Tehuacán-Cuicatlán Valley: originary habitat of Mesoamerica
Permanent Delegation of Mexico to UNESCO
State of Puebla and State of Oaxaca
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Zapotitlan-Cuicatlán: 17° 59’23.86’’ N, 97° 11’ 13.75’’ W
San Juan Raya: 18° 18’ 05.30’’N, 97° 35’ 17.98’’ W
Purrón: 18° 12’ 01.41’’ N, 97° 07’ 07.85’’W
The Tehuacán-Cuicatlán Valley: originary habitat of Mesoamerica is a serial and mixed cultural and natural World Heritage nomination proposal. It is located in central-southern Mexico, covering portions of the southeast of the State of Puebla and of the north of the State of Oaxaca with a surface of 145,255.20 ha and a buffer zone of 344,931.68 ha. The nominated property is inside the Tehuacán-Cuicatlán Biosphere Reserve (TCBR), natural protected area established in 1998.
The property contains the most representative and best preserved natural and cultural features of the Tehuacán-Cuicatlán Valley. The property includes three elements or component parts: the Zapotitlán-Cuicatlán zone, the San Juan Raya zone and the Purrón zone. The component parts were chosen for their representativeness, the relevance of the archaeological sites, their ecological and cultural integrity, as well as for its effective legal protection and the adequate management for its conservation. These component parts as a whole constitute the Outstanding Universal Value of the Property.
The extraordinary importance of the area has given birth to diverse academic, social and governmental initiatives that seek to coordinate efforts for the conservation of the region according to sustainable environmental and social criteria. As a result, the Tehuacán-Cuicatlán Biosphere Reserve (TCBR) was decreted in 1998. The Reserve was incorporated to the World Network of Biosphere Reserves of the Man and Biosphere Programme (MaB) of UNESCO in 2012, for the conservation, and sustainable use of its resources.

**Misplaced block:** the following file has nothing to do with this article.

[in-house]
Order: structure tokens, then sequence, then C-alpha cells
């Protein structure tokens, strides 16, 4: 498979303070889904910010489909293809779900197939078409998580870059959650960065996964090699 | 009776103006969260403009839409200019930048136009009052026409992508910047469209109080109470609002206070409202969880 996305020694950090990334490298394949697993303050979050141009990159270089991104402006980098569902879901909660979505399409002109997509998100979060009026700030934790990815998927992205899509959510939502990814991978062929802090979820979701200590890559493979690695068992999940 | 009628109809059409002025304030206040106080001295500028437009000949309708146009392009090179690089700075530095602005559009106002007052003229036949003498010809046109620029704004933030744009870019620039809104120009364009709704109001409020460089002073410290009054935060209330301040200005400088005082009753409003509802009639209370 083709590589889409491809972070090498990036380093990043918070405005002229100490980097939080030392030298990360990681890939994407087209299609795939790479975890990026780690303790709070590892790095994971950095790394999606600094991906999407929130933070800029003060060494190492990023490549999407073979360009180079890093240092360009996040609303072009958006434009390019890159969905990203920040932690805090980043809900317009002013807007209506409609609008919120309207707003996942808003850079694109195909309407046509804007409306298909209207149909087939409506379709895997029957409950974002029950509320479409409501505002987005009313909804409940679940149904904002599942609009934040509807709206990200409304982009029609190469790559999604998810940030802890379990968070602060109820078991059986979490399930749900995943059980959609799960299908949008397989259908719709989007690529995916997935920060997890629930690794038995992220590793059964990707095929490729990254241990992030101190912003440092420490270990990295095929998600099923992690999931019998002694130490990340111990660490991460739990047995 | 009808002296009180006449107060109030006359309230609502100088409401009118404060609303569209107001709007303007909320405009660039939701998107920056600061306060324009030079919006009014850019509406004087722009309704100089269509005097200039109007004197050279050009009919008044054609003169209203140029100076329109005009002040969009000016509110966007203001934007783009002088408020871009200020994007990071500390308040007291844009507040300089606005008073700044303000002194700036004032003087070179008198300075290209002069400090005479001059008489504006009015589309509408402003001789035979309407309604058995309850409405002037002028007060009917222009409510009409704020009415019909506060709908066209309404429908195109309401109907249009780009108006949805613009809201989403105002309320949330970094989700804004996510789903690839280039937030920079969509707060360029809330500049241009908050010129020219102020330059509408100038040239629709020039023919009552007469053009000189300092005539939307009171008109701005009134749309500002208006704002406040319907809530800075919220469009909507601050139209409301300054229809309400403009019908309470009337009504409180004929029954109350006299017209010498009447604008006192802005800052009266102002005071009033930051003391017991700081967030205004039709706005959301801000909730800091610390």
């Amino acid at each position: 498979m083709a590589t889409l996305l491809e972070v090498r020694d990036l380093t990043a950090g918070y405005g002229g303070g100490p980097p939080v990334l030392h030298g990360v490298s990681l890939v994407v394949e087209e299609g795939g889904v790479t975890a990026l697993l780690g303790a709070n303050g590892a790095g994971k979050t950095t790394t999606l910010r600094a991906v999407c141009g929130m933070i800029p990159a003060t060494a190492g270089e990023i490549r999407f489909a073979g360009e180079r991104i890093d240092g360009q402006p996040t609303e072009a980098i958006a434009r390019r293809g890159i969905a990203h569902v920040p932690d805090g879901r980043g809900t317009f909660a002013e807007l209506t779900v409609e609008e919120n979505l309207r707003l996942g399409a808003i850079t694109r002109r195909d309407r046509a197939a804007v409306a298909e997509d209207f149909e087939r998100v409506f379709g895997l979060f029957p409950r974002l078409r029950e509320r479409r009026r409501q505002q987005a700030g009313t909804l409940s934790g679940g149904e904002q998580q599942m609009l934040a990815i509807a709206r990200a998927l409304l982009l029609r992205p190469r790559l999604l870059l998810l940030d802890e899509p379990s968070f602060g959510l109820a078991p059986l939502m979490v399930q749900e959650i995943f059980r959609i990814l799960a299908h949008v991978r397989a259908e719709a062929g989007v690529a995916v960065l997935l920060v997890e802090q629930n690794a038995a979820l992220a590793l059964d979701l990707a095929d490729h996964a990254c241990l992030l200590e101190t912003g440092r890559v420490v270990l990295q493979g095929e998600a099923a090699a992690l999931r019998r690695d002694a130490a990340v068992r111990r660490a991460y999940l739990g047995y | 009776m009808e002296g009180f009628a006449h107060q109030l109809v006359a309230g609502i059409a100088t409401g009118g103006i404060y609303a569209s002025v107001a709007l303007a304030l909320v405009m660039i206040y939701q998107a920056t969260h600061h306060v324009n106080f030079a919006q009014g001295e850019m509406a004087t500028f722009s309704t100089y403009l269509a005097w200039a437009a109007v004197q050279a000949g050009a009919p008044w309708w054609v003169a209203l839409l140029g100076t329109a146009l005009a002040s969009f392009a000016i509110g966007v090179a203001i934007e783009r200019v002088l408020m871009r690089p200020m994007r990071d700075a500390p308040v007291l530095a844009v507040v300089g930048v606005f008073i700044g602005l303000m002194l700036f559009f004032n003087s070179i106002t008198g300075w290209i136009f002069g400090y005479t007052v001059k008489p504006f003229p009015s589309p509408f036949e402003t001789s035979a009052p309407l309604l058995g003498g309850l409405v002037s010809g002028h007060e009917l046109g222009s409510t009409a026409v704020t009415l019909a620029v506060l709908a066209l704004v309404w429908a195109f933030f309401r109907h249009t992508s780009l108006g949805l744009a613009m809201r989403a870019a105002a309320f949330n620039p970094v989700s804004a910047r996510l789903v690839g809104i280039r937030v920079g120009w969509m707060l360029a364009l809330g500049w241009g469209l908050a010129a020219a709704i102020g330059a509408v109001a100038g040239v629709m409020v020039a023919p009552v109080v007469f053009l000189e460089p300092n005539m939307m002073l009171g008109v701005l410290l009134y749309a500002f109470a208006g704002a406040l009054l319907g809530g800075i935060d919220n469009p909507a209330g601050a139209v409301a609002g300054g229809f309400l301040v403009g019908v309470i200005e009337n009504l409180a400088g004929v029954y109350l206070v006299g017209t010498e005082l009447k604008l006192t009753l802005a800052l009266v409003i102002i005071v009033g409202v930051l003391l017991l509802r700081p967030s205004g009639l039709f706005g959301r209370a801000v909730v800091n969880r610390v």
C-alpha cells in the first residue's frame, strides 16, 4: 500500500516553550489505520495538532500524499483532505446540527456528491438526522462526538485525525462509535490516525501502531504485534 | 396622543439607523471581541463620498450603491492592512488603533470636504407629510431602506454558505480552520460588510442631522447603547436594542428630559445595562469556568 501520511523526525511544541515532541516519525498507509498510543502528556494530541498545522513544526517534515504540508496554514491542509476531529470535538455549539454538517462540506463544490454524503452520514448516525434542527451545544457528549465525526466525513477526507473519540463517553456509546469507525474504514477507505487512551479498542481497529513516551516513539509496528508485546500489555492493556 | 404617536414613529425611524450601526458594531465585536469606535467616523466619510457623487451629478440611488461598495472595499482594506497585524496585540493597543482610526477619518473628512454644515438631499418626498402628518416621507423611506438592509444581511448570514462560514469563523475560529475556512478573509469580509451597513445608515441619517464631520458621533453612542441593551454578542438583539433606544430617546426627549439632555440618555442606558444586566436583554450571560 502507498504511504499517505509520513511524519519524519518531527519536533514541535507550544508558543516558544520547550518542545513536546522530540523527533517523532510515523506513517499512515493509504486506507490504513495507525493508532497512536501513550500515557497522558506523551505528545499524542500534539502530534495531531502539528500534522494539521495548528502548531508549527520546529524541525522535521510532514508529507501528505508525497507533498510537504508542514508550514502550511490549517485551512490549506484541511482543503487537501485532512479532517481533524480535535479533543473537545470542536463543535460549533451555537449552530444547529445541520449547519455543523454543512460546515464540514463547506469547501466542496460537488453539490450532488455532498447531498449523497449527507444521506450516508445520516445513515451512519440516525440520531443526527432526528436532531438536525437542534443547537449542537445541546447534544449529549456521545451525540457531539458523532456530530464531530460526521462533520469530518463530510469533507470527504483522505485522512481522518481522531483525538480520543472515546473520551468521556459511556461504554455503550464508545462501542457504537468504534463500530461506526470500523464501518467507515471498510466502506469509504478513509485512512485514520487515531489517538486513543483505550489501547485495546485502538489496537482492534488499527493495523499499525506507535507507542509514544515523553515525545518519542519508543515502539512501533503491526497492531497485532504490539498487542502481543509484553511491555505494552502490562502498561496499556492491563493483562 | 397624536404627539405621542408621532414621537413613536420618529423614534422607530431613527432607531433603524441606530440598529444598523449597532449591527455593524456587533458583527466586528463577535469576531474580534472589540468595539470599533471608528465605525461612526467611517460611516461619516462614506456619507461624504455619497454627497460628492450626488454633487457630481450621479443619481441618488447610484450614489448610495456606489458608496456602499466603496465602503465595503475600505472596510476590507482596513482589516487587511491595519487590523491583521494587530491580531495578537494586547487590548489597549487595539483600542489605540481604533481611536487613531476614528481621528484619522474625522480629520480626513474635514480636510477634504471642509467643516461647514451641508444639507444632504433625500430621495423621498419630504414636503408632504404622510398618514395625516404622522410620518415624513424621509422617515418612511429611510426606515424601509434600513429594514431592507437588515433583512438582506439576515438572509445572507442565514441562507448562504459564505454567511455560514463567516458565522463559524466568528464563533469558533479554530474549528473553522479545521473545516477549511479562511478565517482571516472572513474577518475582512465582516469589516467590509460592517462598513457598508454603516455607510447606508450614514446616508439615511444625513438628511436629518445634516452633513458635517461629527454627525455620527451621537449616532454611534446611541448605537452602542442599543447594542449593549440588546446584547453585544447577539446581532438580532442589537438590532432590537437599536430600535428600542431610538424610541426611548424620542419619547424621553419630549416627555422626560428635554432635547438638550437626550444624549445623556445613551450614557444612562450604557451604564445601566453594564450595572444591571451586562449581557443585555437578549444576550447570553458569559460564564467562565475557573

The combination of both rich and distinctive environmental and anthropological features has drawn many researchers from around the world to the region. The numerous studies conducted have highlighted the interest in the region’s geology, palaeontology and biology as well as in the archaeology, both historic and prehistoric, as well as in the diversity of the indigenous peoples that have inhabited the Valley for at least 12,000 years.
Justification de la Valeur Universelle Exceptionelle
The Tehuacán-Cuicatlán Valley: originary habitat of Mesoamerica is a national serial, mixed natural and cultural heritage nomination to the UNESCO World Heritage List. The property is composed of three zones or component parts that encompass the most representative and well-preserved natural areas of the Tehuacán-Cuicatlán Valley taking into account the most relevant archaeological sites that together hold and convey its Outstanding Universal Value.
The TCBR is a world biodiversity hotspot. It contains biomes characterized by high levels of endemic and endangered species, rare flora and plant communities. Its faunistic diversity surpasses that of any other dry-lands of the planet and, moreover, it is an outstanding agrobiodiversity centre. Of the 36 plant communities, 15 different xeric shrublands are exclusive to the Valley. All possible forms of plant life and 70 percent of the flora families worldwide are represented. The extraordinary biodiversity includes over 3,000 species of vascular plants of which ten percent are endemic to the Valley. It is also a world centre of diversification for numerous groups of plants, in which the cacti stand out, with 28 genera and 86 species of which 21 are endemic. Large “cacti-forests” shape some landscapes of the Valley making it one of the most unique areas in the world.